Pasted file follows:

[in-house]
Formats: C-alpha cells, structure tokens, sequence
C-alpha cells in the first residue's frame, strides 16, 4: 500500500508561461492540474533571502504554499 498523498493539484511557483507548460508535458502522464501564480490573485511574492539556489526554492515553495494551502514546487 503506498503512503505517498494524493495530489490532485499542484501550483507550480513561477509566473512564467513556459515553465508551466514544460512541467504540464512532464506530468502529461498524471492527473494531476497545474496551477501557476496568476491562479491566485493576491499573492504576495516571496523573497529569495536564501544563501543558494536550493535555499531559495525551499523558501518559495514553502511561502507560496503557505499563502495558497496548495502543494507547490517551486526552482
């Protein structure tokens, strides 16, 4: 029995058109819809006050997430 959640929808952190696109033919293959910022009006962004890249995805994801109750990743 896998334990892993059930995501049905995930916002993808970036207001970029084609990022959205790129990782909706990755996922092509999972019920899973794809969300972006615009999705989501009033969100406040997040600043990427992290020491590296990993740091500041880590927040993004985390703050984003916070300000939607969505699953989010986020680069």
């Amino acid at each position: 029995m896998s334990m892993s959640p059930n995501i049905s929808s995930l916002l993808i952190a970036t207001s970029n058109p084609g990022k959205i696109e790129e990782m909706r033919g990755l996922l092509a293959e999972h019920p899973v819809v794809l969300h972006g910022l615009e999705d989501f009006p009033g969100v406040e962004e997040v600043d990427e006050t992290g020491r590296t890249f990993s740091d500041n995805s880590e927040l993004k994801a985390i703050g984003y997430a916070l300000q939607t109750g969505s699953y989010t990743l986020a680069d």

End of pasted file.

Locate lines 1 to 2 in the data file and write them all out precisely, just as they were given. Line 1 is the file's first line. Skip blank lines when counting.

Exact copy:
[in-house]
Formats: C-alpha cells, structure tokens, sequence